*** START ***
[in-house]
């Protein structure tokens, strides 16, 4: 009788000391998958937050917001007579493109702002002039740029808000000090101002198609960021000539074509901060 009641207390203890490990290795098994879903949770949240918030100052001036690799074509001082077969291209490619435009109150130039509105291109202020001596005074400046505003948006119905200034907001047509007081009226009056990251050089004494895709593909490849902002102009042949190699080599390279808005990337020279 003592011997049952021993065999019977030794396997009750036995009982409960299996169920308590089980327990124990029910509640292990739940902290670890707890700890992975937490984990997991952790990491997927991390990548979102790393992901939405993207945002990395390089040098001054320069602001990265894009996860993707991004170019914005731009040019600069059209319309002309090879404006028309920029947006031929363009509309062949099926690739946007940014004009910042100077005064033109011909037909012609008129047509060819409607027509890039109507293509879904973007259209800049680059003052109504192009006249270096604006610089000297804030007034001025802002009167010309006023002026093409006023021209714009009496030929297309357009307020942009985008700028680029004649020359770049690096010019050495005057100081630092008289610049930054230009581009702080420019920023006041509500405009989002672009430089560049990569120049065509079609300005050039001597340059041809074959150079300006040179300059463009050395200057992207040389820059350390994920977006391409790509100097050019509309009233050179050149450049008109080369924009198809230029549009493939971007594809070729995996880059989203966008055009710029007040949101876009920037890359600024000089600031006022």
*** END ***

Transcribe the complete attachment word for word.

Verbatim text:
[in-house]
């Protein structure tokens, strides 16, 4: 009788000391998958937050917001007579493109702002002039740029808000000090101002198609960021000539074509901060 009641207390203890490990290795098994879903949770949240918030100052001036690799074509001082077969291209490619435009109150130039509105291109202020001596005074400046505003948006119905200034907001047509007081009226009056990251050089004494895709593909490849902002102009042949190699080599390279808005990337020279 003592011997049952021993065999019977030794396997009750036995009982409960299996169920308590089980327990124990029910509640292990739940902290670890707890700890992975937490984990997991952790990491997927991390990548979102790393992901939405993207945002990395390089040098001054320069602001990265894009996860993707991004170019914005731009040019600069059209319309002309090879404006028309920029947006031929363009509309062949099926690739946007940014004009910042100077005064033109011909037909012609008129047509060819409607027509890039109507293509879904973007259209800049680059003052109504192009006249270096604006610089000297804030007034001025802002009167010309006023002026093409006023021209714009009496030929297309357009307020942009985008700028680029004649020359770049690096010019050495005057100081630092008289610049930054230009581009702080420019920023006041509500405009989002672009430089560049990569120049065509079609300005050039001597340059041809074959150079300006040179300059463009050395200057992207040389820059350390994920977006391409790509100097050019509309009233050179050149450049008109080369924009198809230029549009493939971007594809070729995996880059989203966008055009710029007040949101876009920037890359600024000089600031006022």